Eleven years ago, Theresa Strader’s passion for dog rescue began when she bought Lily, an Italian greyhound, and a dozen other dogs at an auction in Missouri. Lily had been a breeding dog at the puppy mill where the dogs came from and was neglected so much that her jaw had rotted off and she was missing half her face (look closely): Strader is holding Lily.
 
Theresa Strader, founder of National Mill Dog rescue, is playing with Rosey, who was the10,000th dog rescued by Strader. Photos by Bill Radford
 
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  AARP Black Forest
  Did you know?
  Submitted by Stanley Beckner

   Did you know that Silver Key will provide transportation to and from medical appointments for Black Forest area residents?
   
   Did you know that Silver Key will provide Meals on Wheels to Black Forest area residents over age 60?
   
   Did you know that Silver Key will provide case management guidance and other services to residents in the Black Forest area?
   
   On Feb. 27, nine Black Forest AARP Chapter 1100 members toured the Silver Key operation in Colorado Springs, which included lunch. The tour guide was Lorri Orwig, the Silver Key chief development officer. Lorri gave the group a thorough tour of the extensive Silver Key facility. This included their offices, meeting facilities, the case management area, food pantry and thrift shop; th tour concluded with a delicious lunch in their dining area. She also answered a host of questions from the group about what Silver Key does and how they operate.
             
   The Silver Key mission is to maintain the dignity of each client. Silver Key has helped more than 250,000 seniors since it was founded in 1971, with the goal to help seniors in the Colorado Springs area and keep them from feeling isolated. Silver Key provides transportation, nutrition and case management services, and has a staff of 60-plus employees and more than 600 volunteers. Silver Key provides annual services to about 7,000 clients, which includes more than 50,000 ride services. The on-site kitchen prepares all food for the 59,000 Meals on Wheels and the almost 104,000 Golden Circle Meals provided annually. In addition, federal food pantry programs and emergency food program boxes are provided to more than 1,000 individuals monthly.
            
   Silver Key coordinates services and collaborates with many different agencies in El Paso County on behalf of seniors. Silver Key also coordinates with a facility for teens with developmental disabilities by training them in food service skills. Chapter 1100 members were served a robust lunch by these teens when we visited.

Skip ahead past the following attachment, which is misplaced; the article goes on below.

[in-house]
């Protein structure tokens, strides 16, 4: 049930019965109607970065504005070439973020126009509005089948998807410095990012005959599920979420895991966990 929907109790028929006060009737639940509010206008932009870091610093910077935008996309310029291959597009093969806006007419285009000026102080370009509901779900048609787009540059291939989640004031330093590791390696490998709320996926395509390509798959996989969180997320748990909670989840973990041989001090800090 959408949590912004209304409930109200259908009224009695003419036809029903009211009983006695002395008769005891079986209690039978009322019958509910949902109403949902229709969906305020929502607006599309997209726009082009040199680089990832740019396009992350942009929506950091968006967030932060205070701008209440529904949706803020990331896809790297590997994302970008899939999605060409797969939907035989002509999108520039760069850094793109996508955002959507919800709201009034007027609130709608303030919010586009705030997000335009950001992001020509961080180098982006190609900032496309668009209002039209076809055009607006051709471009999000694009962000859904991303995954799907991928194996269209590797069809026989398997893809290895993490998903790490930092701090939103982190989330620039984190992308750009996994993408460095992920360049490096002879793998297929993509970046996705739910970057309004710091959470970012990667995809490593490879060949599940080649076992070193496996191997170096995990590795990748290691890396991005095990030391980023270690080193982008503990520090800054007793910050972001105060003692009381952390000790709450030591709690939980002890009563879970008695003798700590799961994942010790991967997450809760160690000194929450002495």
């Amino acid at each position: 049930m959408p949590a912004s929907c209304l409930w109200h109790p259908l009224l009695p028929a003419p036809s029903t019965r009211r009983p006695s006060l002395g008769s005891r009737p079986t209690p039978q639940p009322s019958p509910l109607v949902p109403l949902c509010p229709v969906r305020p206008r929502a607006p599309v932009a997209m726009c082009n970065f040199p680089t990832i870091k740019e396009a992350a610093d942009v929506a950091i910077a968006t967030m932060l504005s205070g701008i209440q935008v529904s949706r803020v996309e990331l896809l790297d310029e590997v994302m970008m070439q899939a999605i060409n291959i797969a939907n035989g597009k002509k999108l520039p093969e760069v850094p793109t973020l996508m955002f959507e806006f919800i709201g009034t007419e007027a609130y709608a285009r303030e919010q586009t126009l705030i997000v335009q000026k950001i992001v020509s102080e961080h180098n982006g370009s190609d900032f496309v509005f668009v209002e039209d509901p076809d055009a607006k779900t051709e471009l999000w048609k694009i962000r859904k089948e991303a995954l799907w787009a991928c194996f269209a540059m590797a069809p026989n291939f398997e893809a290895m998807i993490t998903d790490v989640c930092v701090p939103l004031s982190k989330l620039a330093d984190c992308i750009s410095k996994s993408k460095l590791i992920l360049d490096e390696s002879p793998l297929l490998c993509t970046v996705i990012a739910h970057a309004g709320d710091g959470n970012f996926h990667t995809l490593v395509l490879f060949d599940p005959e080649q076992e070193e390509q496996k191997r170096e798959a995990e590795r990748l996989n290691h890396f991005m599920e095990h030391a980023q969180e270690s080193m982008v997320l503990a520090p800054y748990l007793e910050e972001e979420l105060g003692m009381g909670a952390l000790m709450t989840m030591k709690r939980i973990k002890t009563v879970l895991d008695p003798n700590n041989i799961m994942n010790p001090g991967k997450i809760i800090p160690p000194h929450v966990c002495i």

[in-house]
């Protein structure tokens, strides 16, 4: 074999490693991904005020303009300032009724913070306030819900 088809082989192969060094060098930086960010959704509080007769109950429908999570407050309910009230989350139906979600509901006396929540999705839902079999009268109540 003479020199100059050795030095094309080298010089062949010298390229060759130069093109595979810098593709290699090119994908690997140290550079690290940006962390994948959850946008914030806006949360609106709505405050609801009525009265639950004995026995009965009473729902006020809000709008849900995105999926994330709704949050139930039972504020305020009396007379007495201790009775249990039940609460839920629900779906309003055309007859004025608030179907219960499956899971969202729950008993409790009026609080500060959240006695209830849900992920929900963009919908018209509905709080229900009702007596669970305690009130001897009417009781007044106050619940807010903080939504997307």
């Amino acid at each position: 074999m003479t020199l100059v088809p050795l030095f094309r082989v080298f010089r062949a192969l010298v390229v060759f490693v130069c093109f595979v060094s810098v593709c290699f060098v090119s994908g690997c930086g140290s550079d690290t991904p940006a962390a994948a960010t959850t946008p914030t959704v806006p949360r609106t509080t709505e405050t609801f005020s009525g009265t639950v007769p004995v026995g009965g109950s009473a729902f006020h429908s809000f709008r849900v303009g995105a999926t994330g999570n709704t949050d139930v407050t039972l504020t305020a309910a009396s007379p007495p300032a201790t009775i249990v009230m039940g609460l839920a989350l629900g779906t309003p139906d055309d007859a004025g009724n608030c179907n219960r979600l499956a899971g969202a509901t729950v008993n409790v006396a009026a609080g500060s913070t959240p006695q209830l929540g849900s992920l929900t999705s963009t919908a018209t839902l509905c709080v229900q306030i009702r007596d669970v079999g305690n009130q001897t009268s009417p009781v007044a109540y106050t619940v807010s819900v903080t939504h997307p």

The volunteer-staffed Thrift Shop at 1605 S. Murray Blvd. is clean and well organized, and includes merchandise ranging from clothing, jewelry, furniture, and everything between, at bargain process.  Also included are durable health equipment, wheelchairs, walkers, shower chairs, bedside commodes, and chair lifts.
             
   Those needing transportation assistance should call Silver Key at 719-884-2380 to make reservations. The Golden Circle number to call is 719-884-2304. (Call by 2 p.m. the day before if you need a meal.)  Case managers will come out to Black Forest to assess the needs of a senior who is unable to come to the Silver Key Campus at 1605 S. Murray Blvd. in Colorado Springs. For more information about Silver Key and their services, visit http://silverkey.org or call 719.884.2350.
            
   Silver Key is a 501(c)(3) charity. All donations are tax deductible. They welcome people who want to volunteer their time or provide donations to the Thrift Shop.
  
AARP Chapter members have lunch with Lorri Orwig (far end of the table) of Silver Key in February at the Silver Key dining room at 1605 S. Murray Blvd.
 
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  Create a plan for the future

   Rita Fitzpatrick and the Black Forest AARP Chapter will provide a FREE interactive workshop on caregiving, from 9:30 to 11:30 a.m. on April 11 in the Fellowship Hall of the Black Forest Lutheran Church at 12455 Black Forest Road.